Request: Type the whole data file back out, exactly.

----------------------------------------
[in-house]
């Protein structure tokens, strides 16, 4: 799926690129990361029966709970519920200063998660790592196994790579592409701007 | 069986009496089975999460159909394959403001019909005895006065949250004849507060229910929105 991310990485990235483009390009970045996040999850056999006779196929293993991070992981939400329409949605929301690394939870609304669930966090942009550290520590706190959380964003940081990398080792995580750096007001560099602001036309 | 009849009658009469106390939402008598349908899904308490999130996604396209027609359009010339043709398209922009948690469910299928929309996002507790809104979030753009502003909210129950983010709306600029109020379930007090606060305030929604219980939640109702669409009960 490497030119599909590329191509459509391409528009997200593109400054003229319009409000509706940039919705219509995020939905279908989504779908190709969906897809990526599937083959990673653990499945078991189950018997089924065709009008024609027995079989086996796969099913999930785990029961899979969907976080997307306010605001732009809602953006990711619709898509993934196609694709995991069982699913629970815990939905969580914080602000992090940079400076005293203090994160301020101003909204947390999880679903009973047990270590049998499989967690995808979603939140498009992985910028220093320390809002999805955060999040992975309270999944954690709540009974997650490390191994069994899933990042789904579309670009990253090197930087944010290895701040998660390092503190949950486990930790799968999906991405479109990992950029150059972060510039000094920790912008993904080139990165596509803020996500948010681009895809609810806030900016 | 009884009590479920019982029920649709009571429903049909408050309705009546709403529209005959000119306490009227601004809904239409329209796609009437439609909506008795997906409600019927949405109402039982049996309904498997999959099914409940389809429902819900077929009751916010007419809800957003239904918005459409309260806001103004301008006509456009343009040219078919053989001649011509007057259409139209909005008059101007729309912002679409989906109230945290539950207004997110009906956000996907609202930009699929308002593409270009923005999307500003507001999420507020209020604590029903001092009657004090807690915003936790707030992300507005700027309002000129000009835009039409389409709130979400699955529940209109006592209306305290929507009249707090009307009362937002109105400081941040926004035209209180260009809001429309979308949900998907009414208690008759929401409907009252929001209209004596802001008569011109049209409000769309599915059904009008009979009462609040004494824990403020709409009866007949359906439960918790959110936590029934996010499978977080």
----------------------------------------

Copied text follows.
[in-house]
């Protein structure tokens, strides 16, 4: 799926690129990361029966709970519920200063998660790592196994790579592409701007 | 069986009496089975999460159909394959403001019909005895006065949250004849507060229910929105 991310990485990235483009390009970045996040999850056999006779196929293993991070992981939400329409949605929301690394939870609304669930966090942009550290520590706190959380964003940081990398080792995580750096007001560099602001036309 | 009849009658009469106390939402008598349908899904308490999130996604396209027609359009010339043709398209922009948690469910299928929309996002507790809104979030753009502003909210129950983010709306600029109020379930007090606060305030929604219980939640109702669409009960 490497030119599909590329191509459509391409528009997200593109400054003229319009409000509706940039919705219509995020939905279908989504779908190709969906897809990526599937083959990673653990499945078991189950018997089924065709009008024609027995079989086996796969099913999930785990029961899979969907976080997307306010605001732009809602953006990711619709898509993934196609694709995991069982699913629970815990939905969580914080602000992090940079400076005293203090994160301020101003909204947390999880679903009973047990270590049998499989967690995808979603939140498009992985910028220093320390809002999805955060999040992975309270999944954690709540009974997650490390191994069994899933990042789904579309670009990253090197930087944010290895701040998660390092503190949950486990930790799968999906991405479109990992950029150059972060510039000094920790912008993904080139990165596509803020996500948010681009895809609810806030900016 | 009884009590479920019982029920649709009571429903049909408050309705009546709403529209005959000119306490009227601004809904239409329209796609009437439609909506008795997906409600019927949405109402039982049996309904498997999959099914409940389809429902819900077929009751916010007419809800957003239904918005459409309260806001103004301008006509456009343009040219078919053989001649011509007057259409139209909005008059101007729309912002679409989906109230945290539950207004997110009906956000996907609202930009699929308002593409270009923005999307500003507001999420507020209020604590029903001092009657004090807690915003936790707030992300507005700027309002000129000009835009039409389409709130979400699955529940209109006592209306305290929507009249707090009307009362937002109105400081941040926004035209209180260009809001429309979308949900998907009414208690008759929401409907009252929001209209004596802001008569011109049209409000769309599915059904009008009979009462609040004494824990403020709409009866007949359906439960918790959110936590029934996010499978977080």